History of Vascular Surgery Fellowship

The UCSF Division of Vascular & Endovascular Surgery evolved from the education and surgical training program of the Department of Surgery at UCSF. Edwin Jack Wylie, M.D., as a third year resident, was exposed to Norman Freeman, M.D., a pioneer in vascular surgery and chief of the vascular clinic. After completing his residency in 1948, he began his professional career as a member of the UCSF surgical clinical faculty. He then became a Professor of Surgery and a Vice-Chair of the UCSF Department of Surgery in the 1960s.

Pioneering Vision

In January 1951, Wylie performed the first aorto-iliac thromboendarterectomy in the U.S. This pioneering effort was highly successful and only one of the many visionary concepts concerning vascular disease and the care of vascular patients that he would introduce. In 1958, a vascular surgical service was established at UCSF, and the general surgery residents were assigned rotations (3-6 months) for specific vascular surgery training.

The Nation's First Fellowship in Vascular Surgery

In 1962, Malcolm Perry M.D. was appointed as UCSF's first Vascular Surgical Fellow and completed an intense one-year training program. During his training, he conducted clinical research in cerebrovascular disease. The UCSF Vascular Surgery fellowship was the first in the U.S. More than 100 fellows have completed their training here, prior to embarking on a career in vascular surgery (more than half are in academic centers, in the U.S. or abroad).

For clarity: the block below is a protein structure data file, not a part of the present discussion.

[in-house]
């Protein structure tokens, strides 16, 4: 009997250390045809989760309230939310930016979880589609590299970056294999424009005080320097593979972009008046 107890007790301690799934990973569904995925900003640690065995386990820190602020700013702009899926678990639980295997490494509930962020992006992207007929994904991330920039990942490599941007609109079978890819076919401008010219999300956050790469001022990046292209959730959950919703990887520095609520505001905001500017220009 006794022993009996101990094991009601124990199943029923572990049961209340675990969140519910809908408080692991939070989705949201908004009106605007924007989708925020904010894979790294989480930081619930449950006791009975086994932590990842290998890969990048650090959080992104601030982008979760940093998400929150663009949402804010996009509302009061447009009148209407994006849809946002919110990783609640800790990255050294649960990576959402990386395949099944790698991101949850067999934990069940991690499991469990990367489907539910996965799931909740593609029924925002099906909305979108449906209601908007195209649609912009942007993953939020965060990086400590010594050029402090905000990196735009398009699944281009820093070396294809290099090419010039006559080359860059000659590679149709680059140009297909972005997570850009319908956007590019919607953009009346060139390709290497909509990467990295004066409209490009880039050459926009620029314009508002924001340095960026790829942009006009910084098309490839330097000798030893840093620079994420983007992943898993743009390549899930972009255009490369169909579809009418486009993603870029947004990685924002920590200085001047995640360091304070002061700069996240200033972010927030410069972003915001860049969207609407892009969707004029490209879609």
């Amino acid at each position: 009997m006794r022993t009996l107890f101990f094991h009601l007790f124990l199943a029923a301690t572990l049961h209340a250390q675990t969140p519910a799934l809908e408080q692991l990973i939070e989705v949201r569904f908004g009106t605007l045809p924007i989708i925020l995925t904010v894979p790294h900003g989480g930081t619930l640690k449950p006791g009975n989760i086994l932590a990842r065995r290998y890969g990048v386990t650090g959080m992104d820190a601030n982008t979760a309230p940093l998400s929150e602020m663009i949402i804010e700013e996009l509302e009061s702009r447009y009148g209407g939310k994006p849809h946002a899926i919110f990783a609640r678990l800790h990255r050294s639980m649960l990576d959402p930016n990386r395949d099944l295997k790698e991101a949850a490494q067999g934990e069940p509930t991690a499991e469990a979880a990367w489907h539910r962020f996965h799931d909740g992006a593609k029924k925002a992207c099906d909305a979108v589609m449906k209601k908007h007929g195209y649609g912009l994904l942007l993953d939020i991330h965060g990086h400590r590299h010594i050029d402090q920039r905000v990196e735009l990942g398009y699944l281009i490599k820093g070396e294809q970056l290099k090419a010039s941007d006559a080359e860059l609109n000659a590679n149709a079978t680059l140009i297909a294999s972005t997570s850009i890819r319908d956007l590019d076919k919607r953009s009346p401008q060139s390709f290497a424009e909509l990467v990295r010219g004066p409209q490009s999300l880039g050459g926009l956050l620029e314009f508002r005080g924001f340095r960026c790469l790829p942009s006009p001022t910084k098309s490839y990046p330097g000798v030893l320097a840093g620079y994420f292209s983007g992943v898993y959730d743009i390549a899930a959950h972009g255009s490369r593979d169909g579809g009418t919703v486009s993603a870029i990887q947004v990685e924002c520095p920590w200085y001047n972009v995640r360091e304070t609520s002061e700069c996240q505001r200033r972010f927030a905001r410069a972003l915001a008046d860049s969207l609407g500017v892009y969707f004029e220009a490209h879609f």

A Quest for Excellence

Ehrenfeld-Wylie-Stoney

The guiding principles that evolved under Jack Wylie were thoughtful care of the patient, an understanding of vascular disease, developing technical proficiency and providing training for vascular surgeons. In 1972, Wylie's presidential address to the International Society of Cardiovascular Surgery was entitled, Vascular Surgery - A Quest for Excellence.

This presentation captured his philosophy - concern for the patient threatened by vascular disease, the complexities of vascular disease and its treatment, and the need to establish training standards and monitor vascular fellowship training programs so that they might provide the highest quality care and treatment for the threatened patients.

Over the next decade, these issues were all adopted and vascular fellowships and certification of vascular trainees became a reality.

Jack Wylie died shortly after receiving the first Certificate of Special Competence in Vascular Surgery - No.1, by the American Board of Surgery, in September 1982.

During the 1980s and 90s, the vascular division continued under the co-direction of Drs. Ronald J. Stoney and William Ehrenfeld, members of the UCSF surgical faculty and Wylie's partners. They emphasized and continued the strong fellowship training program, developed innovative operative treatment of complex vascular problems, and published cutting edge clinical research.

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